January 27, 2023

Volume XIII, Number 27


January 26, 2023

Subscribe to Latest Legal News and Analysis

January 25, 2023

Subscribe to Latest Legal News and Analysis

January 24, 2023

Subscribe to Latest Legal News and Analysis

LIBOR Preparedness Exams Are Coming – Is Your Firm Ready?

  • The Securities and Exchange Commission’s (SEC) Office of Compliance Inspections and Examinations (OCIE) recently released a Risk Alert warning investment advisers, broker-dealers, investment companies, municipal advisors, transfer agents and clearing agencies (“registrants”) about prospective SEC exams focusing on their London Interbank Offered Rate (LIBOR) transition preparedness. (See “Examination Initiative: LIBOR Transition Preparedness” (Risk Alert)).1

  • This follows OCIE identifying, in January 2020, the preparedness for the transition away from the LIBOR as a current fiscal year SEC exam priority.2

  • The Risk Alert stated that “OCIE intends to engage with [investment advisers, investment companies and broker-dealers, among others] through examinations to assess their preparations for the expected discontinuation of LIBOR and the transition to an alternative reference rate. OCIE is issuing this Risk Alert to provide [firms] with additional information about the scope and content of these examinations.”

  • Firms and their compliance professionals should carefully review the Risk Alert and consider the firm’s LIBOR transition action plans.

LIBOR is used extensively as a benchmark rate to set interest rates for various commercial and financial contracts. It is expected that LIBOR will be discontinued after 2021. The discontinuation of LIBOR, as pointed out in the Risk Alert, “could have a significant impact on the financial markets and may present a material risk for certain market participants, including SEC-registered investment advisers, broker-dealers, investment companies, municipal advisors, transfer agents and clearing agencies.”


The OCIE exams will assess a firm’s efforts “to prepare for the expected discontinuation of LIBOR and [the firm’s] transition to alternative reference rates.” This will include a review of whether and how a firm has evaluated the potential impact of the LIBOR transition on the firm’s: (1) business activities; (2) operations; (3) services; and (4) customers, clients, and/or investors (collectively, “investors”).

The Risk Alert provides a roadmap of what OCIE will review when examining a firm, including:

  • the firm’s and investors’ exposure to LIBOR-linked contracts that extend past the current expected discontinuation date, including any fallback language incorporated into these contracts;

  • the firm’s operational readiness, including any enhancements or modifications to systems, controls, processes and risk or valuation models associated with the transition to a new reference rate or benchmark;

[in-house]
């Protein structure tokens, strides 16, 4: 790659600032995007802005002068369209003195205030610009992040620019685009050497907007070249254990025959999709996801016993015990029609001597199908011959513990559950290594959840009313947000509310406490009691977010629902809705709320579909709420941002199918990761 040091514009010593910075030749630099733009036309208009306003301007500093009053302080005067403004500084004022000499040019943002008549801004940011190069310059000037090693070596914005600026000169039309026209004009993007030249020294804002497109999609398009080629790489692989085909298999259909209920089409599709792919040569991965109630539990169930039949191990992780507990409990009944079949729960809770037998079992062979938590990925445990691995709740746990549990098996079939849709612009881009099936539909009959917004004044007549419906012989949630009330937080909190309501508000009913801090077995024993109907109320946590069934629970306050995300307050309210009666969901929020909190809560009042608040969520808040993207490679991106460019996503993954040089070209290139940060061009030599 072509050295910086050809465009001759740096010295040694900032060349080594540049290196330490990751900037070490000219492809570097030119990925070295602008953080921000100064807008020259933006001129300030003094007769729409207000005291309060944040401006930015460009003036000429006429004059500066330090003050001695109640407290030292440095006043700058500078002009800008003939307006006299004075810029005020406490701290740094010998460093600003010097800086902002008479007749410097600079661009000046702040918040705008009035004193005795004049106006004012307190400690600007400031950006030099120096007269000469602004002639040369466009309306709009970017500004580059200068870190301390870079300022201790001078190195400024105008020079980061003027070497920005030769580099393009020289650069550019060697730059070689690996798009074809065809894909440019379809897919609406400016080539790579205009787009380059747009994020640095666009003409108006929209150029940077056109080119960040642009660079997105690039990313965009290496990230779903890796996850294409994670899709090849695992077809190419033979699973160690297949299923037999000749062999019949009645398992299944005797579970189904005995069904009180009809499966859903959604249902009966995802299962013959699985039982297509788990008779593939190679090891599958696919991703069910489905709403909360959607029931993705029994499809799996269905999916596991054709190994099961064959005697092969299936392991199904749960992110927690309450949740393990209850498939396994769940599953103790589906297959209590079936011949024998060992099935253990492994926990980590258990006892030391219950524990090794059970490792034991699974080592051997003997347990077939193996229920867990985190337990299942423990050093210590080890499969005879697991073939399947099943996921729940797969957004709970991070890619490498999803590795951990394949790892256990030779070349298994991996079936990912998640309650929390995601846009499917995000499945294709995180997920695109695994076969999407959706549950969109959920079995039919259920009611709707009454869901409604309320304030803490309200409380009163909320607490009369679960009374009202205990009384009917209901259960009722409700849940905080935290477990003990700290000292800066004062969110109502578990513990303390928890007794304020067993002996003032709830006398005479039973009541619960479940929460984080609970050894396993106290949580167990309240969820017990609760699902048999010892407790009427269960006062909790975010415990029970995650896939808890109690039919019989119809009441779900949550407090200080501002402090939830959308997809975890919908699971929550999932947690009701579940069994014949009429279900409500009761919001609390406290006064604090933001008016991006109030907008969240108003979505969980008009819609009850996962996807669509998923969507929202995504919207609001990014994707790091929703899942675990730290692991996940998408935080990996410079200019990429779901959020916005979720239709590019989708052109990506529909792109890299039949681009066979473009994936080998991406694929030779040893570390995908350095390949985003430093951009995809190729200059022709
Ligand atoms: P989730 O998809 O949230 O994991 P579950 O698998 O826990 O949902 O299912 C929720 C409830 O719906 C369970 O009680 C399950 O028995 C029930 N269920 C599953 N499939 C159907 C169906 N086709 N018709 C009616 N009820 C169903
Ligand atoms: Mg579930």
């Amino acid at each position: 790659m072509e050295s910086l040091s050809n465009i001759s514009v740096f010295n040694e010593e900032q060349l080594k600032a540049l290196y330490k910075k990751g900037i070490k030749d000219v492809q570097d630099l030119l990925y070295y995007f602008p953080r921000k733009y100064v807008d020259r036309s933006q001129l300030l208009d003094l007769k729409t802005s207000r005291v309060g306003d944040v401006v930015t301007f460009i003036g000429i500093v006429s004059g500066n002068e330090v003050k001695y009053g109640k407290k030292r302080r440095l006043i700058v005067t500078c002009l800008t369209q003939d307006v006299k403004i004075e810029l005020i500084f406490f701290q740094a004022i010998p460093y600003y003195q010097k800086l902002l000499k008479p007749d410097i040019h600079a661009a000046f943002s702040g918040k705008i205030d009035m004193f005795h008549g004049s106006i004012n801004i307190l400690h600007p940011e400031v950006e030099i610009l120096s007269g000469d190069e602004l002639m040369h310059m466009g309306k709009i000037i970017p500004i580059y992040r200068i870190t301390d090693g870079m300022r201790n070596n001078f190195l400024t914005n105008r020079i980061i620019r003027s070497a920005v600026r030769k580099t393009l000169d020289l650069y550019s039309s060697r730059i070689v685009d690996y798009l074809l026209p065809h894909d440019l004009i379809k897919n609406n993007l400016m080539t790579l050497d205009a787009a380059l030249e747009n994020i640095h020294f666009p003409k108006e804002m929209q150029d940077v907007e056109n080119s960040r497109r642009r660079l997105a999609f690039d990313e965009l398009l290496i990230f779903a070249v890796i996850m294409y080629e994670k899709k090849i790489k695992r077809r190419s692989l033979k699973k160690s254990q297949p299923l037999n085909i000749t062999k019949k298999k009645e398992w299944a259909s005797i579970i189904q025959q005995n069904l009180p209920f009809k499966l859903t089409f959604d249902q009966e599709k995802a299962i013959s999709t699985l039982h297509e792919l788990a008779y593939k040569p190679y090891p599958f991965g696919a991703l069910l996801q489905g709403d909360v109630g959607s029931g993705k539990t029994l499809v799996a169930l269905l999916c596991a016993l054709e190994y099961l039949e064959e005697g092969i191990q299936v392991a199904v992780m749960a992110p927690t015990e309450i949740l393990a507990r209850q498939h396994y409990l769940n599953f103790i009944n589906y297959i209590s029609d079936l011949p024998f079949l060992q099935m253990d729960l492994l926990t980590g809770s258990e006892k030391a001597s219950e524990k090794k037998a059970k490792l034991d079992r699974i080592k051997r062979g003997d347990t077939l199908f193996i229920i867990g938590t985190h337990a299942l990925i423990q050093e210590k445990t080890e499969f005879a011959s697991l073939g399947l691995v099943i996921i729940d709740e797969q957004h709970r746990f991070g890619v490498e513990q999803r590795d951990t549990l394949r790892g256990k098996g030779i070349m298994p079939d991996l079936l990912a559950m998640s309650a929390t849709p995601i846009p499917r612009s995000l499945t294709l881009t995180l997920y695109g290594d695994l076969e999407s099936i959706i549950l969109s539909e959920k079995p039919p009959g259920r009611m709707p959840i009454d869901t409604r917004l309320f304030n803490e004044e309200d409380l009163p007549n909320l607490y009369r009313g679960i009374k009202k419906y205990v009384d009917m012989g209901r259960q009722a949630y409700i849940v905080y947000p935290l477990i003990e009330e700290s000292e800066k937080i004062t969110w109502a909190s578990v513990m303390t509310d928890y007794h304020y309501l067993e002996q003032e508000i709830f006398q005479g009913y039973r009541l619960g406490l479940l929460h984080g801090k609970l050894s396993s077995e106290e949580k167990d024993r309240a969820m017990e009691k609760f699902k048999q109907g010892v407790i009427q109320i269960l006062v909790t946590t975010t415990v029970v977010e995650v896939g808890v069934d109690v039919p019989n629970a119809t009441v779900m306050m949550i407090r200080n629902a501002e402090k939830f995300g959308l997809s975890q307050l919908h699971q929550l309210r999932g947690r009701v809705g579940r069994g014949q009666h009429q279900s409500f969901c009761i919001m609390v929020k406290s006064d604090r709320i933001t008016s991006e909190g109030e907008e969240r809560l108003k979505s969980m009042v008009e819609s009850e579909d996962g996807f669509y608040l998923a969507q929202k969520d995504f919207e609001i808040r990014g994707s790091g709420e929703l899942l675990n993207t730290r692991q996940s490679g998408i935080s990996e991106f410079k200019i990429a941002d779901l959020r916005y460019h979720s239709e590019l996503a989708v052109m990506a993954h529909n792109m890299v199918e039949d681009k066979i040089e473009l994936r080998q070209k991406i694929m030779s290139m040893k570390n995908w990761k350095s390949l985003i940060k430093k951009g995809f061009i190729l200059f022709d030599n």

• the firm’s disclosures, representations and/or reporting to investors regarding its efforts to address LIBOR discontinuation and the adoption of alternative reference rates;

  • identifying and addressing any potential conflicts of interest associated with the LIBOR discontinuation and the adoption of alternative reference rates; and

  • the clients’ efforts to replace LIBOR with an appropriate alternative reference rate.

Sample Exam Document Request List

Notably, OCIE included a sample examination document request list in an appendix to the Risk Alert. This sample list is available here.

Firms and compliance professionals, in particular, should carefully review the sample document request list. OCIE specifically notes that this list “is intended to help empower compliance professionals in the industry with questions and tools they may use to assess and assist with their organization’s preparedness for the LIBOR discontinuation, regardless of whether they are included in OCIE’s examinations.” The request list, which many firms might find useful as they begin to prepare for SEC exams, includes:

  • information regarding any individuals or groups (e.g., internal committees, working groups or transition teams) assigned responsibility to oversee or manage the effects of LIBOR transition, including information regarding the frequency of any meetings on this topic and whether minutes are kept;

  • the identity of any third parties used or proposed to be used to assess the impact of LIBOR transition on the firm or its clients, customers or investors;

  • documentation or descriptions of any analysis performed to identify contracts or obligations held and/or issued by registrant or its investors that may be affected by the LIBOR transition and any remediation plans;

  • documentation or descriptions of any performance composites or performance advertising that use a benchmark that could potentially be affected by the LIBOR transition and any remediation plans;

  • information regarding any investors whose fee structure (e.g., performance-based fees) or performance reporting (e.g., use of LIBOR-linked benchmark) could potentially be affected by the LIBOR transition;